When the March 11 tsunami hit the village of Yoshihama in Iwate Prefecture, the water overran a seawall, smashed through a coastal pine forest, poured over a large embankment and then surged up a long, low-lying valley. It was a scenario almost identical to that being played out at dozens of settlements along Japan's northeast coast, except that at Yoshihama, things were different.

Elsewhere, what the tsunami invariably found as it raged inland along coastal valleys like the one at Yoshihama were houses, schools, train stations, shops, businesses and people — many thousands of people. What it found at Yoshihama were rice paddies.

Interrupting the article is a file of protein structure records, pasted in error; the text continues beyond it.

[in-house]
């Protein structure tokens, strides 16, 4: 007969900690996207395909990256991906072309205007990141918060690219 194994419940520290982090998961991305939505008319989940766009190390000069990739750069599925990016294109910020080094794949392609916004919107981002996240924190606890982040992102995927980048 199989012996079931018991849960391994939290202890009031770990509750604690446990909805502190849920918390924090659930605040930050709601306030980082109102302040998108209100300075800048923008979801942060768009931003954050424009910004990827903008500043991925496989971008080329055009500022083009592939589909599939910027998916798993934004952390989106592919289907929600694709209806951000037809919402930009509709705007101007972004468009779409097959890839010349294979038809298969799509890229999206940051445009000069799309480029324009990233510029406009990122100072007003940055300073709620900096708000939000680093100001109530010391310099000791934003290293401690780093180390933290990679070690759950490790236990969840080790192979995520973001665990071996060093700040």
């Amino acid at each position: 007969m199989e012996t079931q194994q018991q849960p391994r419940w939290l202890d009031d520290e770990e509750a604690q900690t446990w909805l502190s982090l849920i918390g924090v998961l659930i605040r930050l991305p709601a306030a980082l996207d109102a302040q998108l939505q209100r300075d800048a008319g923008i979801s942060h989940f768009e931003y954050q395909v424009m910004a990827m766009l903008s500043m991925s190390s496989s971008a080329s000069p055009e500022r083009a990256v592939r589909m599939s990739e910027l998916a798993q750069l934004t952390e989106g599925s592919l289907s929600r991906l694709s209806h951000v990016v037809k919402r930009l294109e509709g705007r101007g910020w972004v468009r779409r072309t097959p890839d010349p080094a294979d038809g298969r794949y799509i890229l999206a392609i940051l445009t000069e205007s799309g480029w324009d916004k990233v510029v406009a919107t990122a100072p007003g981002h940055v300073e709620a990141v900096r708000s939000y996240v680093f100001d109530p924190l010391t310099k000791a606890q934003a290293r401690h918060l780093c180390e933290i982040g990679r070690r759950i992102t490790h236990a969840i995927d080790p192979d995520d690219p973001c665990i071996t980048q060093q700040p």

From an adjacent hill, the village residents watched as an 18-meter wave rampaged from the Pacific into the valley below. They watched in awe — both at the force of nature being displayed in front of them, and also at the foresight of their ancestors who, more than a century earlier, had relocated their village center from the valley floor to the safety of the hill where they now stood. More than likely, their ancestors had saved their lives.